Economy bounces back but COVID-19 variants an ongoing concern for 2022

Treasurer Josh Frydenberg. Picture: Elesa Kurtz
Treasurer Josh Frydenberg. Picture: Elesa Kurtz

Fresh figures from Australia's mid-year economic report card show a promising outlook but COVID-19 variants, including Omicron, threaten to topple the federal government's high hopes.

The mid-year economic and fiscal outlook, released Thursday, shows an economy on the rebound with nominal GDP expected to reach 6.5 per cent in 2021-22 and unemployment to fall to 4.25 per cent by the June quarter 2023.

MYEFO's update coincided with the latest unemployment figures from the Australian Bureau of Statistics, which show the jobless rate in November dropped to 4.6 per cent from 5.2 per cent in October.

Treasurer Josh Frydenberg said the fiscal outlook showed improvements despite the unforeseen Delta variant wreaking havoc on the recovery plans handed down in the May federal budget.

"Despite the impact of Delta, which saw 13 million of our fellow Australians subjected to extended lockdown, [the] updated numbers show a stronger outlook than what was forecast to grow," he said.

"This result belongs to all Australians, who have sacrificed so much over the last two years.

"No country is better placed to face the challenges presented by the pandemic and Australians can look to next year with both optimism and confidence."

Treasurer Josh Frydenberg and Finance Minister Simon Birmingham. Picture: Elesa Kurtz

Treasurer Josh Frydenberg and Finance Minister Simon Birmingham. Picture: Elesa Kurtz

But Treasury's forecasts flag the ongoing global pandemic presents a major risk to projections as new variants appear.

In one possible scenario, a new variant of concern would delay international border re-openings by the first six months of 2022 and result in further lockdowns and physical distancing domestically to curb the spread.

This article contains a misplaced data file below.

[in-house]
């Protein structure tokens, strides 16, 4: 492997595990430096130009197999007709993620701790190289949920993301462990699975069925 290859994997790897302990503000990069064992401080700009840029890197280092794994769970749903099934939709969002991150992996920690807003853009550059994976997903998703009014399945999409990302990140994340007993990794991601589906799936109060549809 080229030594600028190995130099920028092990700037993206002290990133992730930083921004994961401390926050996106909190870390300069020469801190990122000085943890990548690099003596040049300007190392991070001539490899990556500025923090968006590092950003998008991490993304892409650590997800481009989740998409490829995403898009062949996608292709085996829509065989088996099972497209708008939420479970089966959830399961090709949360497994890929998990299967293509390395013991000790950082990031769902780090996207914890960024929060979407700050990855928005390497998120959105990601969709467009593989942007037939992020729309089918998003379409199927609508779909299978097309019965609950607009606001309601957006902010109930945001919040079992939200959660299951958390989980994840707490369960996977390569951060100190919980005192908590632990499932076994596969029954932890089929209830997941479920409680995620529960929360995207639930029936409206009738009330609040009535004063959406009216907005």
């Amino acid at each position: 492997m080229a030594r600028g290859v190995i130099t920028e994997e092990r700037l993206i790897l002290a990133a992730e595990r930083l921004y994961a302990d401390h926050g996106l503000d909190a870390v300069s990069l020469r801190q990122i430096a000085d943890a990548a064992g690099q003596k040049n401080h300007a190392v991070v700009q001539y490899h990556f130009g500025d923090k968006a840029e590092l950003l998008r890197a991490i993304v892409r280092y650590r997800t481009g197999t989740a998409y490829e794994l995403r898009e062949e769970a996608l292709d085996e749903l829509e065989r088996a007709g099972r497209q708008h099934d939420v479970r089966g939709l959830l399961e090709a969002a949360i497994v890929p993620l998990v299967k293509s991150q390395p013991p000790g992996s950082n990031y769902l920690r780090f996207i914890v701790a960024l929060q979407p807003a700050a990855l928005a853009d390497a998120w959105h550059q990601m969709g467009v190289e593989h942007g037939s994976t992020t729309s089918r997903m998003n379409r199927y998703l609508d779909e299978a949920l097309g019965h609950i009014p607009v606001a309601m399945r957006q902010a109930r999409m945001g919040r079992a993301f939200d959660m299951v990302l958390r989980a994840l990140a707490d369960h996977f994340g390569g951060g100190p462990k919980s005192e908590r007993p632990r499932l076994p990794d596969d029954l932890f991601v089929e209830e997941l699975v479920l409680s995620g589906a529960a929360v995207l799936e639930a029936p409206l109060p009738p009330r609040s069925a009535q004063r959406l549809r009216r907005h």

It is projected economic activity would drop by $20 billion when compared to the 2021-22 financial year with GDP and unemployment rates contracting by 1 per cent on forecasts.

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Mr Frydenberg and Finance Minister Simon Birmingham said the federal government remained confident despite the anticipated "headwinds" posed by COVID-19 variants.

"The global pandemic will continue to pose headwinds for domestic and global recovery for some time to come," they said in a joint statement.

"However, Australia's high vaccination rate and increased investment in health system capacity will assist in mitigating the challenges presented by the ongoing global pandemic, including managing new variants."

While the recent arrival of Omicron presented further uncertainties, Treasury predicted it would not disrupt re-opening plans or result in the re-imposition of lockdowns in Australia.

Treasuruer Josh Frydenberg and Finance Minister Simon Birmingham. Picture: Elesa Kurtz

Treasuruer Josh Frydenberg and Finance Minister Simon Birmingham. Picture: Elesa Kurtz

The mid-year outlook also shows around $15.9 billion has been reserved for decisions taken by the government but not yet announced.

Mr Frydenberg said additional contingency reserves had been planned following the impact of the Delta variant, which required an additional $25 billion in reserves to be spent following the May budget.

The extra headroom was necessary given uncertainties surrounding the COVID-19 pandemic, the Finance Minister added.

"We've had to put further spending in beyond what had been provisioned for in relation to the contingency reserves," Senator Birmingham said.

"But showing a prudency and cautiousness there is important."

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This story 'No country is better placed': Budget update confirms economic rebound first appeared on The Canberra Times.